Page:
Sleeping is Too Important for Teenagers to Ignore

No matter how many times a credible source shouts it, the study results have been ignored by the student population of the school: the number of A’s students receive is directly related to the number of ZZZs from the previous night.
Students should place a fair emphasis on studying but also need to understand that they need sleep, too.
A “macho” culture of sleep deprivation has escalated recently to the extremes. Any reason for stress can be combated with the age-old, “Oh yeah? I got (number less than 6.5) hours of sleep last night.”
As great as one-upping friends can be, many highly qualified studies by The New York Times and the Institute of Medicine have shown that it is always more efficient to sleep than cram. On average, teenagers are getting 3 hours less than the perfect number of 10 hours of sleep they need.
But when school is not the only major stress in a student’s life, balancing sleep can be difficult.
“With my schedule, I can get less sleep and get everything I need to done,” junior Paige Logan said. “I’m pretty good at functioning with less sleep…then I catch up on the weekends.”
Though teachers can assign bucketloads of homework, a lot of opportunities are not taken advantage of. Brunches, lunches, free periods and other open time slip by without any direction taken to resolve a homework situation.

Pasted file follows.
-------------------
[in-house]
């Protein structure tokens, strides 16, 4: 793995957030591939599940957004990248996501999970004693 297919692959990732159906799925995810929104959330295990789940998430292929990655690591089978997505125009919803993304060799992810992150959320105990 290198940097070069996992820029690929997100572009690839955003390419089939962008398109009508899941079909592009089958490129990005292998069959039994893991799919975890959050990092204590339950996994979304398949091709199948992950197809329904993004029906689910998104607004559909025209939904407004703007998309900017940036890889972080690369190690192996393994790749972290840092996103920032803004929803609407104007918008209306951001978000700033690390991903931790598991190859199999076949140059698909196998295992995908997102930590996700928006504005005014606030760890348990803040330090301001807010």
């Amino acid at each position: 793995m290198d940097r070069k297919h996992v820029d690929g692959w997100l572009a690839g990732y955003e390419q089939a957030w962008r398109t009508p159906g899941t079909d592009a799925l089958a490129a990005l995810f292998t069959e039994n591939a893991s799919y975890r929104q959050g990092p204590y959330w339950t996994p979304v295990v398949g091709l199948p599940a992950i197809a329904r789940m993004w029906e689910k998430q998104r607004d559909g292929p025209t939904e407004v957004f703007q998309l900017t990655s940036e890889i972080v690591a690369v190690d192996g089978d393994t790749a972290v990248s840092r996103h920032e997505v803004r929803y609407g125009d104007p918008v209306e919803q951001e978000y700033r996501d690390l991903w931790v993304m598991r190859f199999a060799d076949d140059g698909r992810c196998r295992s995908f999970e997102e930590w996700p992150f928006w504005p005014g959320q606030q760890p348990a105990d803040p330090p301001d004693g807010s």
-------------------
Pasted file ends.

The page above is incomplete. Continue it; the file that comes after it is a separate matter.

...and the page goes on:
Sleep should be factored in the decision of studying or finishing a paper, although most students skip right if they feel like doing homework or not.
“Of course I would wish to get more sleep,” sophomore Stefan Tian said. “But I know it’s not possible right now.”
Health reasons, above all, should encourage teenagers everywhere to set their priorities straight in terms of late-night choices. The Institute of Medicine has released several reports warning that side effects of sleep deprivation could include obesity, diabetes or an increased risk of heart attacks in later years.
The brain stimulates activities during deep sleep that “cannot be reproduced” during the day, according to The New York Times. Doctors recommend eight or more hours a night for teens to ensure good health. Teens should actually be getting more sleep than their younger peers, doctors say.
“It’s a loop,” Stefan said. “When I get home from school I take a nap because I’m so tired, then when I wake up it’s already so late that I don’t start my homework until 9 or so.”
Blaming outside influences is a popular habit among students as well. Though daylight hours are wasted, teens tend to make school the culprit of their guilt-ridden late night study sessions. Sleeping comes after making up for everything unaccomplished, which only leads more to resting trouble the next night.
Working effectively and making a timeline are good motivators to help turn off the distractions. As well, the great feeling after waking up rested in the morning is hard to beat.
Setting up a “sleep time zone” rule, such as sleeping from 11 p.m. to 7 a.m., will encourage students to do work earlier, if possible.
And when not?
Class napping may just be the last resort.